14 Dec Kallanai Dam – The Oldest Dam in the World Still in Use
India is a land rich with history, and one of its many wonders is the Kallanai Dam. Also known as the Grand Anicut, the dam is thought to be the oldest dam in the world that’s still in use. The dam is now in the Indian state of Tamil Nadu, but its history goes back around 1,750 years before the creation of the state.
The dam is truly a sight to see. It is around a third of a kilometer long and twenty meters wide, or 1,079 feet long and 66 feet wide. It stretches across the Kaveri river and is said to spread water from the river over 400,000 hectares of land, or 1,544 square miles!
Anyone who sees it is likely to find themselves marveling at how such a grand structure was built thousands almost two thousand years ago, and how it has managed to continue its work through modern times.
The Man Behind the Dam
Karikala Chola is known as the man responsible for the Kallanai dam. As King of the Chola Dynasty during the Sangam period, Karikala came into power sometime around 190 AD. Karikala’s reign was defined by trade, war, and construction. He filled his kingdoms coffers by expanding trade with the Roman empire. He then took the wealth gained through that trade and used it to fund wars and construction projects. Stories tell of Karikala fighting many battles and expanded the territory controlled by the Chola dynasty into the territory known as Ceylon, but his most lasting contribution to the area is the Grand Anicut. Today a statue of Karikala Chola stands at one end of the dam. His goal was to shift the flow of water from the Kaveri river to help irrigate the dry areas around the Cauvery Delta.
It’s simple for anyone who visits the Kallanai Dam to learn about the man who ordered its construction. The Karikala Chozan Memorial Building is located on the Eastern side of the Grand Anicut. The Dravidian architecture of the building makes it look ancient, but it was actually opened up to the public in 2014.
The Construction of the Dam
The Chola king Karikala might have ordered the construction of the Kallanai dam, but as the king, he wouldn’t have done the work of actually building the dam. It seems as if that duty actually felt to prisoners of war. Historical and physical evidence suggests that construction of the Grand Anicut took place around 200 AD. It following the wars in which Karikala lead his forces to conquer the Singalese kingdom. Captured Singalese soldiers were brought back to Chola and forced to build the dam. It’s a dark history for a beautiful structure, but it’s important to remember that such practices were all too common throughout the ancient world. Few ancient wonders were completed using voluntary labor alone.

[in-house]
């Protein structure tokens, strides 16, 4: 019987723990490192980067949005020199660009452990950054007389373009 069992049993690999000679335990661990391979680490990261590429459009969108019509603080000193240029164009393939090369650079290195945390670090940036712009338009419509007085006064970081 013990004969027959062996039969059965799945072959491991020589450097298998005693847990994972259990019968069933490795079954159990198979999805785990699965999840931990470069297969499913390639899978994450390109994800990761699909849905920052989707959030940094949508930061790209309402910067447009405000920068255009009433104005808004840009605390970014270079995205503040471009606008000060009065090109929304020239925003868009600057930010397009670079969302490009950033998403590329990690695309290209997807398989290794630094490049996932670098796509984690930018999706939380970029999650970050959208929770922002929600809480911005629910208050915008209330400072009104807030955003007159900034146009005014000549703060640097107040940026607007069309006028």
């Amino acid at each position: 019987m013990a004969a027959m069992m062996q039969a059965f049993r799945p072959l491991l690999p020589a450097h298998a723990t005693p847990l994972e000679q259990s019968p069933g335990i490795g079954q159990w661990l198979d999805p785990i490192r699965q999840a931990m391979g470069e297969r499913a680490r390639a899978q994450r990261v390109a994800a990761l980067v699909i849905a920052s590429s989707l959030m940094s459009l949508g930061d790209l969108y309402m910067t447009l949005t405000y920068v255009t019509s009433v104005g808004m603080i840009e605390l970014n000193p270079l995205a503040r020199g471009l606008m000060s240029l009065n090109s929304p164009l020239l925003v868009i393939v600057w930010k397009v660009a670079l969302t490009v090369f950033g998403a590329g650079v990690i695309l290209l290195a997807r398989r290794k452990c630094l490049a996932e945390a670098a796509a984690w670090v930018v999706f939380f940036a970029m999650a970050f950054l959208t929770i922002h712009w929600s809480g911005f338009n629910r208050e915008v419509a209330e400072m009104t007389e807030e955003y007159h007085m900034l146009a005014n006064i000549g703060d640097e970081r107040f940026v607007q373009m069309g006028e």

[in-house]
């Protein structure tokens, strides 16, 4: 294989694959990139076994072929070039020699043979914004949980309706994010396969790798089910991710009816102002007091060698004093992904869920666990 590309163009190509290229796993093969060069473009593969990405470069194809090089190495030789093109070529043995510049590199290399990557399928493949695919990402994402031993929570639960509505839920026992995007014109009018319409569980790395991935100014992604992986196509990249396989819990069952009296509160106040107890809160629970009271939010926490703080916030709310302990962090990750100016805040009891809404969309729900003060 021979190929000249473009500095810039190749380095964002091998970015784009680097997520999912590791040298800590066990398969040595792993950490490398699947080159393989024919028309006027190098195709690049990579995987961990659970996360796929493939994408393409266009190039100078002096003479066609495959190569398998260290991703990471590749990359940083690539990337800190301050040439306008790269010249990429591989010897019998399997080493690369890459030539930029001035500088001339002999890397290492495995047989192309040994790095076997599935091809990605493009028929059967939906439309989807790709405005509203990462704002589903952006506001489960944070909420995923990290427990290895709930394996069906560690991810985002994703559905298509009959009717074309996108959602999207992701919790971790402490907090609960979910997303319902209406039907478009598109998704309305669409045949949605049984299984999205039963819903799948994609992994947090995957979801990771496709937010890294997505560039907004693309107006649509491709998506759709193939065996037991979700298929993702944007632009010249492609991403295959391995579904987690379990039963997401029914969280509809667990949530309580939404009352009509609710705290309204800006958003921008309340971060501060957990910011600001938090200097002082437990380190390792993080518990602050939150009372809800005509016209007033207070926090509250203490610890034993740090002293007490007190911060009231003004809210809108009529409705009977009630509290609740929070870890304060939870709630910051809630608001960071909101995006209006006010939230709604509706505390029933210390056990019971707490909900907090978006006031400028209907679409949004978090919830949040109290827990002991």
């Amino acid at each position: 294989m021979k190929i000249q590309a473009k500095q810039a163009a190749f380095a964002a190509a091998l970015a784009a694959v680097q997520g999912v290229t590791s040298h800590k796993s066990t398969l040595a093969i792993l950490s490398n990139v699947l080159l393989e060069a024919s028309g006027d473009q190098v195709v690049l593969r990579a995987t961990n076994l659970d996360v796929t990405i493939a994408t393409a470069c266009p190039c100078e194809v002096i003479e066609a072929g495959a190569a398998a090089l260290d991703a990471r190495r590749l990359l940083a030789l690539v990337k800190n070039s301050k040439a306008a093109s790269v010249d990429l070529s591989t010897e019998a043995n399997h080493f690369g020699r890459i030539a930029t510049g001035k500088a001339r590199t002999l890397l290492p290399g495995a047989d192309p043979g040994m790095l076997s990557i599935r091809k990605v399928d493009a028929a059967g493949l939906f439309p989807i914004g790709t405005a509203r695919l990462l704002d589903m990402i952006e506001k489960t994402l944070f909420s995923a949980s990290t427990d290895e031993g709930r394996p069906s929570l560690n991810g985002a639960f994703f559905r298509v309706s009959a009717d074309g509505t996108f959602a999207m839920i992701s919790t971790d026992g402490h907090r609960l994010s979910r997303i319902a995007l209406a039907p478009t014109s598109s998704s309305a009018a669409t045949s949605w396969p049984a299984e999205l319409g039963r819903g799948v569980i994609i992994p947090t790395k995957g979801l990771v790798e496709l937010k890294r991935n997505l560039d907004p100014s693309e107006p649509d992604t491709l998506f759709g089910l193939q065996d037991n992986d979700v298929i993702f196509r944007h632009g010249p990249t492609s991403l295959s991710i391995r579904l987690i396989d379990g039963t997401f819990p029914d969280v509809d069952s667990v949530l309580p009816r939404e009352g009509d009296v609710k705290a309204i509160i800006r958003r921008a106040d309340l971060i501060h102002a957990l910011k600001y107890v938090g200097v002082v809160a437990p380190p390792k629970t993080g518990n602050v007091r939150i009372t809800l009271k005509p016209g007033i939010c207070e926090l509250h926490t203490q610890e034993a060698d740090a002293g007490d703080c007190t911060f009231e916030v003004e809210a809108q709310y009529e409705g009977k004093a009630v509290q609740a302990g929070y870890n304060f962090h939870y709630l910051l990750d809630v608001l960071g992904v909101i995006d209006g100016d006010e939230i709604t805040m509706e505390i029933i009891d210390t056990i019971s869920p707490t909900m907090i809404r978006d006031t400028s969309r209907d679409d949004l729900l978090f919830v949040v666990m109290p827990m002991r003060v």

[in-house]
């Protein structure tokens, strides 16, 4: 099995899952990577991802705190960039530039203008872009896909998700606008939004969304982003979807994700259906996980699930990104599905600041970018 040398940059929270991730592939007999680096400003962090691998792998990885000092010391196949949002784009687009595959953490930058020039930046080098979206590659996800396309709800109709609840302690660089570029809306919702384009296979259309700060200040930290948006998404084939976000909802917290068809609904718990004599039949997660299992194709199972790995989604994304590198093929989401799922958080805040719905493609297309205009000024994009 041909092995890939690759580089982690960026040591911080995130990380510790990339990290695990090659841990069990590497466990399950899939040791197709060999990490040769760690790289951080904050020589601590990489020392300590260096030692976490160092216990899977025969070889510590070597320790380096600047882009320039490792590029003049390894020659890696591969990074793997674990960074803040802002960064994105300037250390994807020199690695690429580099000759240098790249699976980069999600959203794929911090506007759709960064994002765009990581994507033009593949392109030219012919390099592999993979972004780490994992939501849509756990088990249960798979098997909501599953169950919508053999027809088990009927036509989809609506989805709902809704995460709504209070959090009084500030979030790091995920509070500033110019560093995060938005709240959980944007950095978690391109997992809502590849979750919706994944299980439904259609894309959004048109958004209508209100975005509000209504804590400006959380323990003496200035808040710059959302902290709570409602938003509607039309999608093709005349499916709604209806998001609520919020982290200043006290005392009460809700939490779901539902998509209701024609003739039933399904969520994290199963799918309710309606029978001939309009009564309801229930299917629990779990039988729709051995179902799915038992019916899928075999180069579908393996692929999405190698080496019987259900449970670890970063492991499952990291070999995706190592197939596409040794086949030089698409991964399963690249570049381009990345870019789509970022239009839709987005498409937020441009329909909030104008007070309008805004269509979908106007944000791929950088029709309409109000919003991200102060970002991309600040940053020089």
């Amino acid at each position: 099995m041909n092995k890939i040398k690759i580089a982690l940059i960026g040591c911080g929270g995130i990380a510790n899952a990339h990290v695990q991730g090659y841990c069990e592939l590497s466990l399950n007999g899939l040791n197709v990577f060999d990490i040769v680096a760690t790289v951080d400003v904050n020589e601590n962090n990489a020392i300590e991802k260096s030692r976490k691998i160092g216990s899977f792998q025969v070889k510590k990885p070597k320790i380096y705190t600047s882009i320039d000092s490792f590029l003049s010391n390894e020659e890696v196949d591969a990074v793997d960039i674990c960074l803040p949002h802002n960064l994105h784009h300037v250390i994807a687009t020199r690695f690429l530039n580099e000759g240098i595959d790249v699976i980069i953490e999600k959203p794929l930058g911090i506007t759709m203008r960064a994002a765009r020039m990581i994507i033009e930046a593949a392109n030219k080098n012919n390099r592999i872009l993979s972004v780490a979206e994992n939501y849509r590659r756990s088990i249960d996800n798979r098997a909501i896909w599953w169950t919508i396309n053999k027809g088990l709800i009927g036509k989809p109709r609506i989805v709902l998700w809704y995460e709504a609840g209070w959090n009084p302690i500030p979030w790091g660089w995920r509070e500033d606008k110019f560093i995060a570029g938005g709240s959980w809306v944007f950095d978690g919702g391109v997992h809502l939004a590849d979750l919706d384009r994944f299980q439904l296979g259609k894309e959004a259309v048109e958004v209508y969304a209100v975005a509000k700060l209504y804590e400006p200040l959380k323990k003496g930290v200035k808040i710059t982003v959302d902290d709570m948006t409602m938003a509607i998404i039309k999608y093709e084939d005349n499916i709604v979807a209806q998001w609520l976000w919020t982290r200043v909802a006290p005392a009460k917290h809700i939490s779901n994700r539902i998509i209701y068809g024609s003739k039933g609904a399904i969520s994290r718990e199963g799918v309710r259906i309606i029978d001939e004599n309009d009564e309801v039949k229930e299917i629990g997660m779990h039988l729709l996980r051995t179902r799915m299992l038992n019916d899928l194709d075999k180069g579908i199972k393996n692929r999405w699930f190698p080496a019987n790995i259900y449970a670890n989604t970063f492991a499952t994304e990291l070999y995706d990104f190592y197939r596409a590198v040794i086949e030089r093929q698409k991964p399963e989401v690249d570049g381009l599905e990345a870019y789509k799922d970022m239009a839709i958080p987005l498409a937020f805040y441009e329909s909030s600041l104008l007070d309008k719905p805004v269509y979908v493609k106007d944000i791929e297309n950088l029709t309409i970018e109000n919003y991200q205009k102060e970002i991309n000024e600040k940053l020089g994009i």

How the Dam Worked
The original dam was built as a check dam. It was built using unhewn stones that were laid against the flow of the river water to divert the flow. The dam would limit the water that flowed from the Kaveri into the Kollidam most of the year while allowing excess water to flow into the Kollidam during floods. This would allow more water to continue down the Kaveri and into tributaries and manmade irrigation canals. The main genius of the original design is that it worked with the natural flow of the Kaveri and the Kollidam, achieving its results by making small changes rather than trying to force nature to dramatically change its course. That allowed the dam to continue to do its work for a thousand and a half years with minimal upkeep.
The Dam Through History
The Kallanai dam has stood the test of time, continuing to perform its intended purpose more than 1800 years after its original construction.
However, the dam hasn’t stood untouched all that time. As with any modern dam, the Grand Anicut required upkeep. The biggest changes occurred in the 1800s when the British decided that the dam needed modernization. The main change was the addition of more stones to raise the dam and increase the amount of water being diverted.
This shouldn’t take away from anyone’s appreciation of the dam, most ancient dams that are still standing today have gone through similar updates at some point in their history. The fact that the original design lasted for around 16 centuries is a testament to the incredible minds of the ancient Indian engineers who designed the structure. Also, it is said that famed British irrigation expert Sir Arthur Cotton modeled his own dam designs after the Kallanai.
An Indian Marvel
Today the Grand Anicut is a functioning dam, a tourist destination, and a symbol of Indian history. During the years of British rule, it was common for the intelligence and ingenuity of the Indian people to be downplayed by their colonial rulers. In truth, the ancient Indians were ahead of their European counterparts in many ways, and structures like the Kallanai dam have become important reminders of the region’s rich history.
The dam is a source of pride for residents of Tamil Nadu in particular and Indians in general. And rightly so, it’s a true marvel, and updates like the nearby Karikala Chozan Memorial Building have only added to its appeal. It’s a dam worth study for anyone interested in the history of water dispersal or the Indian subcontinent.